[arin-ppml] Christopher Mettin

On Dec 5, 2009, at 5:06 PM, Michel Py wrote:

> a) "IPv6 is a failure"
>    ...
> Whether a) is acceptable as a mailing list topic is debatable. Time is
> of the essence, and a statement that would have been widely seen as
> politically incorrect a few years ago suddenly becomes an  
> uncomfortable,
> unwanted but nevertheless more prevalent every day reality check.

I agree that it is an important reality check. That said, I think that  
IPv6 has been since 1996 a solution developed in expectation of a  
problem. That problem has been creeping up on us (some networks have  
been having issues with addressing for quite a while, others are  
starting to now, but the generality remains at this point a prediction  
with a date). People generally don't do things that cost them money  
until they see something resembling ROI, and folks on this list and in  
other places have seriously questioned the ROI.

In my opinion, IPv6 will have been demonstrated a failure if (a) the  
IPv4 address space doesn't run out or (b) when it does, IPv6 turns out  
to not be an adequate solution. It will have been an adequate solution  
(perhaps *just* adequate, but adequate) if it gets deployed widely and  
as a result it becomes more straightforward for operators (ISP and  
enterprise) to run their networks. It will have been inadequate if in  
the long run if we see sustained use of complex work-arounds - 6to4,  
Teredo, ISATAP, 6rd, ds-lite, IPv4/IPv6 CGN, IPv4/IPv4 CGN, IPv4 A+P  
hacks, and so on - instead of IPv6 deployment. I personally would  
include LISP in that category, although that could be over-reaching.

I very much support IPv6 native deployment. My reason for supporting  
it is not that I think IPv6 is the greatest possible thing; in fact I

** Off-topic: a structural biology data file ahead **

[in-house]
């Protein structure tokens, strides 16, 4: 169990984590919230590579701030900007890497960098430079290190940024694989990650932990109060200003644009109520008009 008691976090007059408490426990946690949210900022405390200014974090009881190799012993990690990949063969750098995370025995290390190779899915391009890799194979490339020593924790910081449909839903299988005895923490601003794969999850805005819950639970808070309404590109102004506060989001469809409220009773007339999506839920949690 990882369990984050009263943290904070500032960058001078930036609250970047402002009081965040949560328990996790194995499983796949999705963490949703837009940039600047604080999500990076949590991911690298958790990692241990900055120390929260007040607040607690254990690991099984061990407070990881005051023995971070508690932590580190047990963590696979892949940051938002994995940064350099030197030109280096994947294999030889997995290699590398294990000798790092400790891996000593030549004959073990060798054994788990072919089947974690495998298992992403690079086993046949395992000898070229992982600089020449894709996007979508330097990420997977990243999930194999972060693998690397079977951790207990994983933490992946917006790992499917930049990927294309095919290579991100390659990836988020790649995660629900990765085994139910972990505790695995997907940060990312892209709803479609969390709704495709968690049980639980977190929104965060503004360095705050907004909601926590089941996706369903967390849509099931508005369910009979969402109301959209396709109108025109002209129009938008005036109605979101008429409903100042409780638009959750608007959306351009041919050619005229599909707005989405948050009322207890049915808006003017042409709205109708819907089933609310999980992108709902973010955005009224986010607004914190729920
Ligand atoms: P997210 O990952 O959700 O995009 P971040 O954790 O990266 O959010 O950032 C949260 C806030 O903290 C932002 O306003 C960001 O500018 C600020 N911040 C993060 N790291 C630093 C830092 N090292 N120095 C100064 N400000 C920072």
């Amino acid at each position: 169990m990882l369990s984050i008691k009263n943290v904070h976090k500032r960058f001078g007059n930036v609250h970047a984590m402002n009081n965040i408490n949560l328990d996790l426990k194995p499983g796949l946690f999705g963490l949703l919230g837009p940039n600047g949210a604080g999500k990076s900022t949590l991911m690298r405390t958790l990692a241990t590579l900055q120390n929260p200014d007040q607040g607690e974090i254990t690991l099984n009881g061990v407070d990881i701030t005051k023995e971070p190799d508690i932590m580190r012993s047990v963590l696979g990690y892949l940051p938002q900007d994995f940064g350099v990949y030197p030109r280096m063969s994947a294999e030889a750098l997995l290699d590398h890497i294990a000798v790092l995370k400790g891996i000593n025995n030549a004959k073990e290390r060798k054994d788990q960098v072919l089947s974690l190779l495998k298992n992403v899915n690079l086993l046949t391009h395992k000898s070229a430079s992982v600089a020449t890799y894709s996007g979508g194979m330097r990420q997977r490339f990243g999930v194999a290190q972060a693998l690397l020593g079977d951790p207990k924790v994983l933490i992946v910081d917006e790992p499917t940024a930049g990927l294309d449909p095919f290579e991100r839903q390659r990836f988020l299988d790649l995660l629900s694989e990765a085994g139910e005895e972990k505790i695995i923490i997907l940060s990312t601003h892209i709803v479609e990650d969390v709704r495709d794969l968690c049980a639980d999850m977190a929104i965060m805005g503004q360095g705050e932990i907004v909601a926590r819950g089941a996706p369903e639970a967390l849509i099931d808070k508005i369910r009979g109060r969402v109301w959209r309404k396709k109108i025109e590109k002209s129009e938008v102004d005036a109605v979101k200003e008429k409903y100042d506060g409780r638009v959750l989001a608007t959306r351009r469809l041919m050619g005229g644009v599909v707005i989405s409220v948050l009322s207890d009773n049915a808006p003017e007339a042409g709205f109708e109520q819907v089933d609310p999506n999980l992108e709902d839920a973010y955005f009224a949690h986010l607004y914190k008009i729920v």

explicitly and publicly reserved judgement on that for a long time. My  
reason for supporting it is that I think that, of the available  
solutions, in the 3-5 year timeframe it is the least opex/capex  
approach to the issues the industry is facing with addresses. IPv4/ 
IPv4 CGN is something we deploy now in many of the Internet's  
hinterlands; I observe that folks there don't talk about being "on the  
Internet", but talk about the number of hops between them and the  
Internet. The economic growth is where folks can easily deploy new  
applications, and IPv4/IPv4 CGN is a major hurdle to that. The other  
work-arounds I mentioned are useful as temporary steps to IPv6  
deployment, giving folks the ability to deliver services using IPv6  
while transforming their networks at a rate that makes sense to them.  
But it is additional complexity and as a result additional opex/capex.  
The holy grail of minimized opex/capex to be found in relative  
operational simplicity, and that is IMHO to be found in a uniform  
contiguous address space.

I have heard it said that the problem with the weather is that  
everyone complains about it but nobody does anything about it. It  
seems like we are very happy to increase operational complexity and  
complain about the costs, but we go a long way out of our way to avoid  
actually solving the issues. It's time to do a real analysis of the  
costs and pick a strategic direction. In my mind, IPv6 is the only  
approach on the table that has a hope of reducing costs.